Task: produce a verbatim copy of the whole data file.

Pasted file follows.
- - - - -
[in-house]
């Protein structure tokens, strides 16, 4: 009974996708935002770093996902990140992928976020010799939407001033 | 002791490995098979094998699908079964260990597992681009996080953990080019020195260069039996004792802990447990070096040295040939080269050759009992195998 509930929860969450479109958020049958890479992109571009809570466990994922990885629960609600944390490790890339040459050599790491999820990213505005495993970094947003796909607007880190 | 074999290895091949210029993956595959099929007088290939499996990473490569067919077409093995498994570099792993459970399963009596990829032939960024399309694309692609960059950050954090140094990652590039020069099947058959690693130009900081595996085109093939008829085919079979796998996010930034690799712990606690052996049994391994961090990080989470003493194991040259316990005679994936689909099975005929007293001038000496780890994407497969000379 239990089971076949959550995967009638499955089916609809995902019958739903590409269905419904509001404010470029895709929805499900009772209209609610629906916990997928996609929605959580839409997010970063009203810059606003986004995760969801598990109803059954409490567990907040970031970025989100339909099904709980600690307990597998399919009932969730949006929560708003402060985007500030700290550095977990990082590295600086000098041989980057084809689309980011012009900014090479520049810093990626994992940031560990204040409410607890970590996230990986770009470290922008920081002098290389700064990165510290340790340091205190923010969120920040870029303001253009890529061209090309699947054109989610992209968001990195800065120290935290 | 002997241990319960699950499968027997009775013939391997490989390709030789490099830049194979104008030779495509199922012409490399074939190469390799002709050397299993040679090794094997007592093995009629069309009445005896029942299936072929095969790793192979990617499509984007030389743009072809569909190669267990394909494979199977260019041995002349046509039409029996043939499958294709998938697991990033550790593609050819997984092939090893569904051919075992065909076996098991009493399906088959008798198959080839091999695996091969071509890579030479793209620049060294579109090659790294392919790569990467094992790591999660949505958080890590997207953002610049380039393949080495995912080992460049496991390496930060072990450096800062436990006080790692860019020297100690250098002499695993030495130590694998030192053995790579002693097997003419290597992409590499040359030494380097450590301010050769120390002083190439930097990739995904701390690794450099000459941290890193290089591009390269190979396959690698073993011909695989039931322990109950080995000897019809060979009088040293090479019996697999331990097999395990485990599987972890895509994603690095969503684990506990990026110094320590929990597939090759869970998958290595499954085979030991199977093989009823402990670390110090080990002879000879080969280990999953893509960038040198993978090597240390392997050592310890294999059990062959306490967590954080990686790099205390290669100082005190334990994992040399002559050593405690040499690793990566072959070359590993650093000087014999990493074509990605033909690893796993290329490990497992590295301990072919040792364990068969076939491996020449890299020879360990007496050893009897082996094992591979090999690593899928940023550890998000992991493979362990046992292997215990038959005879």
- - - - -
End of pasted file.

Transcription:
[in-house]
């Protein structure tokens, strides 16, 4: 009974996708935002770093996902990140992928976020010799939407001033 | 002791490995098979094998699908079964260990597992681009996080953990080019020195260069039996004792802990447990070096040295040939080269050759009992195998 509930929860969450479109958020049958890479992109571009809570466990994922990885629960609600944390490790890339040459050599790491999820990213505005495993970094947003796909607007880190 | 074999290895091949210029993956595959099929007088290939499996990473490569067919077409093995498994570099792993459970399963009596990829032939960024399309694309692609960059950050954090140094990652590039020069099947058959690693130009900081595996085109093939008829085919079979796998996010930034690799712990606690052996049994391994961090990080989470003493194991040259316990005679994936689909099975005929007293001038000496780890994407497969000379 239990089971076949959550995967009638499955089916609809995902019958739903590409269905419904509001404010470029895709929805499900009772209209609610629906916990997928996609929605959580839409997010970063009203810059606003986004995760969801598990109803059954409490567990907040970031970025989100339909099904709980600690307990597998399919009932969730949006929560708003402060985007500030700290550095977990990082590295600086000098041989980057084809689309980011012009900014090479520049810093990626994992940031560990204040409410607890970590996230990986770009470290922008920081002098290389700064990165510290340790340091205190923010969120920040870029303001253009890529061209090309699947054109989610992209968001990195800065120290935290 | 002997241990319960699950499968027997009775013939391997490989390709030789490099830049194979104008030779495509199922012409490399074939190469390799002709050397299993040679090794094997007592093995009629069309009445005896029942299936072929095969790793192979990617499509984007030389743009072809569909190669267990394909494979199977260019041995002349046509039409029996043939499958294709998938697991990033550790593609050819997984092939090893569904051919075992065909076996098991009493399906088959008798198959080839091999695996091969071509890579030479793209620049060294579109090659790294392919790569990467094992790591999660949505958080890590997207953002610049380039393949080495995912080992460049496991390496930060072990450096800062436990006080790692860019020297100690250098002499695993030495130590694998030192053995790579002693097997003419290597992409590499040359030494380097450590301010050769120390002083190439930097990739995904701390690794450099000459941290890193290089591009390269190979396959690698073993011909695989039931322990109950080995000897019809060979009088040293090479019996697999331990097999395990485990599987972890895509994603690095969503684990506990990026110094320590929990597939090759869970998958290595499954085979030991199977093989009823402990670390110090080990002879000879080969280990999953893509960038040198993978090597240390392997050592310890294999059990062959306490967590954080990686790099205390290669100082005190334990994992040399002559050593405690040499690793990566072959070359590993650093000087014999990493074509990605033909690893796993290329490990497992590295301990072919040792364990068969076939491996020449890299020879360990007496050893009897082996094992591979090999690593899928940023550890998000992991493979362990046992292997215990038959005879």